“People are stupid,” Gabby said. “Those who forget the past are doomed to repeat it.”

Andy nodded. “Hey!” he said. “I put that friggin’ EMF meter down and never went back for it.”

“I wonder if the guy picked it up. Maybe it’s still there. It was dark by that tree.”

“Let’s go check.”

They reversed course, skirted Nassau Hall again and returned to the green. “Here it is!” Andy said.

“Turn it on. Let’s see what we get now.”

“Look! It’s higher.”

They heard a man’s muffled voice. The reading on the meter jumped higher still as he spoke.

“Who’s that?” said Gabby, looking around.

“Sounds like it’s coming from in there.” Andy was looking up at the two-story arched window. The lower sash was raised a couple of inches. Faint light trickled from it. They heard a second voice.

“The reading jumped again,” Gabby said. She looked at Andy. “I could be wrong about this.”

“Look, there’s a door.” It was at the bottom of half a dozen steps descending into a well. Andy walked to it and down the steps. He turned the knob. “It’s not locked,” he said. He pushed the door open and stepped inside.

“Wait for me,” said Gabby, scurrying after him.

They found themselves in a basement labyrinth, dimly illuminated by green-tinged lighting. Old stone walls patched with cement were lined with shelves of lumber and plywood. The shelves bore pieces of antiquated laboratory equipment with tags. Walls ahead reflected a brighter light around a corner. Andy walked toward it. Gabby followed. There was a break in the shelving for a small door in the wall. They paused in front of it. Andy reached for the knob, turned it and slowly opened the door. A skeletal figure stared at them from within! Andy jumped back, bringing along Gabby, who’d grabbed his arm, stifling a scream with her other hand. Catching their breath, they realized the skeleton was suspended by a chain from a metal frame. “Yeah,” said Andy. “Okay. A specimen.”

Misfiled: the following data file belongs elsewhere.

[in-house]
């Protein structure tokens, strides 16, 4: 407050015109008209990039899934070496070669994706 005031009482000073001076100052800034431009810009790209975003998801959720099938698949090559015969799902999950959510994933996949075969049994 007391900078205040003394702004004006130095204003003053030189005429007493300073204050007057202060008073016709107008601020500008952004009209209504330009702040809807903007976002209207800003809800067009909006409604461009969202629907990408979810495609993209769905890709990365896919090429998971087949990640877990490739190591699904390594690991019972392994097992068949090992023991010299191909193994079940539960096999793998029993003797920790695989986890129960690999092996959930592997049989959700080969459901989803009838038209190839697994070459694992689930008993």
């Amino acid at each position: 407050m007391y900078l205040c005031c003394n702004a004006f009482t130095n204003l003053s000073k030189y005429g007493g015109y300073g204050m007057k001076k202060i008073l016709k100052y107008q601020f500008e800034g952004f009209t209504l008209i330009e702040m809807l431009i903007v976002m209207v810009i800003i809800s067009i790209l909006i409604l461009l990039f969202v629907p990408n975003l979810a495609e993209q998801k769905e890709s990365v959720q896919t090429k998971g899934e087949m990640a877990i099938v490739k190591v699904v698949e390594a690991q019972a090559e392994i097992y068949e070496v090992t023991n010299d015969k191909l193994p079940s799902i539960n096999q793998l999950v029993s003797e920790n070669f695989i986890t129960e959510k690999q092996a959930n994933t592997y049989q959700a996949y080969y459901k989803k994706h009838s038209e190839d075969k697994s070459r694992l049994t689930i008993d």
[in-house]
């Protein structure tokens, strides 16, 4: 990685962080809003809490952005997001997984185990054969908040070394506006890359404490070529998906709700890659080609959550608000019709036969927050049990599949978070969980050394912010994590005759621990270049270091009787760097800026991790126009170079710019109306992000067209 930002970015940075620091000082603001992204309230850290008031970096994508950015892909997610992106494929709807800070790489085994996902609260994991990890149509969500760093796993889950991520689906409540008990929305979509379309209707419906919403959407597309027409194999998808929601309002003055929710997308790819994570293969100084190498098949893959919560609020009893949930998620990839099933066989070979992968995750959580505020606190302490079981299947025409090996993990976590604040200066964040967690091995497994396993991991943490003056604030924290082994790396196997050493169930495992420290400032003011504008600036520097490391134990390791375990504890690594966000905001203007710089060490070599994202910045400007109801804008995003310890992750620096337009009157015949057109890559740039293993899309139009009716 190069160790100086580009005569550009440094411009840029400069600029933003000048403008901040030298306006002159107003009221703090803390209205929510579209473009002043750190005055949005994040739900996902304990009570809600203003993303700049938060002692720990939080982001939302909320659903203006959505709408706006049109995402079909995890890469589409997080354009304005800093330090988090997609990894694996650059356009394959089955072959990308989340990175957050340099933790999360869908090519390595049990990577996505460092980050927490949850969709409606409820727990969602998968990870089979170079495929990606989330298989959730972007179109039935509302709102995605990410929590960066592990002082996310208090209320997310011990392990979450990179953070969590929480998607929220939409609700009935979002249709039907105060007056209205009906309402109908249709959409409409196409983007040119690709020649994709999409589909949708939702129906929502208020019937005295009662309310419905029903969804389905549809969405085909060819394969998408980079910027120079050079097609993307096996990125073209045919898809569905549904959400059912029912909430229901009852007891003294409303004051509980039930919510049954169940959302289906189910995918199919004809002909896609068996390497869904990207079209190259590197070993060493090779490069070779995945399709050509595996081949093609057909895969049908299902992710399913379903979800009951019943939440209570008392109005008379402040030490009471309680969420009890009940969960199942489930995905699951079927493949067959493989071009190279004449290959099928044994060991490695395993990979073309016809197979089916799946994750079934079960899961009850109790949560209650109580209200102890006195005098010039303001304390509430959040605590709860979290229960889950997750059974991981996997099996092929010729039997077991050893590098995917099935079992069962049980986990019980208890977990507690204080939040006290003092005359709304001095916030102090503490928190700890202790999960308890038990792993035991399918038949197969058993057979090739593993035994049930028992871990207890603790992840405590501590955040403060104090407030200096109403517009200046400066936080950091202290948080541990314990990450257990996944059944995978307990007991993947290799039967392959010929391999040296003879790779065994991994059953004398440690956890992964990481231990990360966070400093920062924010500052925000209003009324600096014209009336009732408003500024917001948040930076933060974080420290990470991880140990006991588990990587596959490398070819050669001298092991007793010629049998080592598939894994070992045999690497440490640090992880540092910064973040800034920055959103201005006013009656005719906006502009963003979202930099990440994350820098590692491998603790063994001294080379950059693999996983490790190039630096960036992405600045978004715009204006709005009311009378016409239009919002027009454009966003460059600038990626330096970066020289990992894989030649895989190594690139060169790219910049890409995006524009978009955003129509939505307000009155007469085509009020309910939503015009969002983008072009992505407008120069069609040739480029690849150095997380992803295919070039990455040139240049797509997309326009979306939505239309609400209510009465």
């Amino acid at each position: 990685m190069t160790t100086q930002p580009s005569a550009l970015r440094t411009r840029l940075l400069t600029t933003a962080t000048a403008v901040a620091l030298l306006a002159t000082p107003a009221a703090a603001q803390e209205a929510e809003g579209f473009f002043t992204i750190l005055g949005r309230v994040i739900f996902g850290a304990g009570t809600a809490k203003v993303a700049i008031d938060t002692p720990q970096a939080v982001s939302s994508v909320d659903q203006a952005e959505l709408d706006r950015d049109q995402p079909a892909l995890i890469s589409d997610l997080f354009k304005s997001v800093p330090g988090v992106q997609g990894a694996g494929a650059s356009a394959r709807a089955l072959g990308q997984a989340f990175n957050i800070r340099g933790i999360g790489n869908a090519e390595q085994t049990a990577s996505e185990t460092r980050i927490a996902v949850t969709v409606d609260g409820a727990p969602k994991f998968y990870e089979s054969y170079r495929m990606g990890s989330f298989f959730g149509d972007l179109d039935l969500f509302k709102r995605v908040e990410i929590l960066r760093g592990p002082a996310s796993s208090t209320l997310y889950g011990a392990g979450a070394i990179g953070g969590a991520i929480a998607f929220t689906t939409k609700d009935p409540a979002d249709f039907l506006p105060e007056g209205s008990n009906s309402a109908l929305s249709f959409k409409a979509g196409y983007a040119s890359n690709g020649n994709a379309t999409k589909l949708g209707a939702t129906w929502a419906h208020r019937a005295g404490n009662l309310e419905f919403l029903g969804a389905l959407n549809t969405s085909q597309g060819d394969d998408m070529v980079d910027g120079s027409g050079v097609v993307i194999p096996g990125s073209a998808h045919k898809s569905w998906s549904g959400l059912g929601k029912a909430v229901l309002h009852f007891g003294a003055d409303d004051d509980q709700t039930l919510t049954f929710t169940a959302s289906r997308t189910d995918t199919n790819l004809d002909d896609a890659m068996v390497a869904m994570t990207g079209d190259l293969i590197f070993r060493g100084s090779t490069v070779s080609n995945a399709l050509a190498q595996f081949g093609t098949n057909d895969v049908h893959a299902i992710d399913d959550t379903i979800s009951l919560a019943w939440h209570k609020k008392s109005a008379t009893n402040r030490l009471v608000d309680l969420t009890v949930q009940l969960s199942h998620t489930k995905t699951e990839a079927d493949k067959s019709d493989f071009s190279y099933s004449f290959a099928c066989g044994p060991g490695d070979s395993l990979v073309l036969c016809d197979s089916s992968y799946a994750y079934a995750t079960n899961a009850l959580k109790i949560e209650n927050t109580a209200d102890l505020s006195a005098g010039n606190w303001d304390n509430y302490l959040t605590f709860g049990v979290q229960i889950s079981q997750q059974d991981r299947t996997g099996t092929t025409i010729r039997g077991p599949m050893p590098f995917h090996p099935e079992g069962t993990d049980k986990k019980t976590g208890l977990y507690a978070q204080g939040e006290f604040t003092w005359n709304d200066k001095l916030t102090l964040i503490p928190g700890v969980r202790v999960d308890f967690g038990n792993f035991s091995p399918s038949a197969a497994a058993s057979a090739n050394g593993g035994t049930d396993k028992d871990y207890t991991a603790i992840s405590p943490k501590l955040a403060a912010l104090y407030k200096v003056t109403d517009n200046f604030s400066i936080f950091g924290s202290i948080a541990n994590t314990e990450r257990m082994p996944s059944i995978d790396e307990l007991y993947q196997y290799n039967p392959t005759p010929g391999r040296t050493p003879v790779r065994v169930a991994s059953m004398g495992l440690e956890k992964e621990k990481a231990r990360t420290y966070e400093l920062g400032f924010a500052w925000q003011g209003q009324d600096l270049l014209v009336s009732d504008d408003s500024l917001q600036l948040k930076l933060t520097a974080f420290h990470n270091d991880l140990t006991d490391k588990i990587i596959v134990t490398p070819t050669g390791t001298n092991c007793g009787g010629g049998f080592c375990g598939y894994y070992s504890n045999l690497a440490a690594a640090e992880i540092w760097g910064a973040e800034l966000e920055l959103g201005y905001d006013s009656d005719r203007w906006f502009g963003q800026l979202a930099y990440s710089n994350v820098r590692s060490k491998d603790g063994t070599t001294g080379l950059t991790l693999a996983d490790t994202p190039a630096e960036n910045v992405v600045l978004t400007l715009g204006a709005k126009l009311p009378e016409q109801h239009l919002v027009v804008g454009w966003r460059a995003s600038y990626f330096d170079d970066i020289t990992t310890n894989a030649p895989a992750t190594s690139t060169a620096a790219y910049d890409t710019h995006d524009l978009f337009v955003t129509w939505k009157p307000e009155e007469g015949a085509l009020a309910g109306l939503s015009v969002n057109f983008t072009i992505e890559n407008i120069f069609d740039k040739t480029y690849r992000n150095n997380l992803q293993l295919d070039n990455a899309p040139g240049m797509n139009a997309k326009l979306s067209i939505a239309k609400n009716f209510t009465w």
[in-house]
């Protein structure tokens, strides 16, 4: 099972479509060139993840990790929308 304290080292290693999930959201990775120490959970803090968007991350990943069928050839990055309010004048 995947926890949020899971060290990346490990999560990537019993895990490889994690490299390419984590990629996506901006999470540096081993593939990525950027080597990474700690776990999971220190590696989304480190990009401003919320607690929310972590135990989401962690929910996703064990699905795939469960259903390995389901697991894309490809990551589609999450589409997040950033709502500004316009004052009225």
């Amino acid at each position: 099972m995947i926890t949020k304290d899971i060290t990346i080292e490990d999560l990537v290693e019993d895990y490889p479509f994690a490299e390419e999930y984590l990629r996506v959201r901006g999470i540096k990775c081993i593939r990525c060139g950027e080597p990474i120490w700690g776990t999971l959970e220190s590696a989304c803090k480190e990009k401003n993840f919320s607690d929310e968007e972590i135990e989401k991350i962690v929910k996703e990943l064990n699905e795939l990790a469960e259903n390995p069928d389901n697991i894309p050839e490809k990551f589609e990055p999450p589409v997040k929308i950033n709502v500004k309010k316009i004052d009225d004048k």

“Jesus,” Gabby said. “That scared the crap out of me.”

“This is cool,” said Andy, closing the door. “Come on.” Turning a corner, they came to the bottom of a staircase. Andy led the way up. On the floor above there was a door. Through it they heard the voice again, muffled. And a second one. Andy turned the knob and nudged the door forward. It opened onto a back corner of the heavily wood-paneled, two-story Faculty Room, modeled after Britain’s House of Commons.

The door was behind and just beyond the back end of four rows of benches like church pews that ran the length of the room. Four rows on the opposite side faced these four, separated by a long medieval-looking table. Andy and Gabby blinked. Sitting in a front row with their backs to them were, it seemed, two men. Their bodies were partly transparent, and a little luminescent. “Holy shit!” Andy whispered.

The men seemed of late middle-age and wore suits. They were pervasively gray. One was quite large, the other like a smaller version of him. On the table in front them sat a pair of drinks in cocktail glasses.

“This praise for el-Sisi, the guy in Egypt,” the smaller of the two ethereal figures said. “It’s just another indication that we’re back.”

“He sure knows how to deal with our enemies,” said the other. “It was always America first with us.”

Gabby pulled Andy back from the door frame. “It’s them!” she whispered. “I recognize them from the photos in the book.”

“The book? The Dulles brothers?”


They slowly peered around the door frame again.

“We’re back alright,” the smaller one continued. “And not just as spectators!”

“Certainly not. Why don’t you text him again, tell him to send another tweet.”

“What do you want to say this time?”

“See if this works: Met El-Sisi at White House. True friend of America. Will protect us from bad guys. Media criticism is fake news.”

“That should fit. You’re getting good.”

“People can’t say we haven’t kept up with the times.”

“I always tried to push technology at the CIA.”

“We’re on top of these radical Islamists too,” said the larger one, dropping his head. “It’s certainly been convenient to have them come along just as international communism was collapsing.”

They picked up their glasses and clinked them together.

“Hey,” Gabby called out, pushing through the doorway and striding toward the pair. They turned toward the commotion. She pulled her mobile device from a back pocket, swiped it and tapped open the camera. By the time she could raise it to snap a photo, however, they’d vanished.

Gabby tapped the screen again to look at the picture she’d taken. It showed an empty bench. “Nothing,” she said. “Would anyone believe this?”

“People will believe what they want to believe,” Andy said. “Let’s get out of here.”

David Ludlum lives in Princeton, works as an editor and marketing professional for a wealth management organization, and is writing an espionage novel.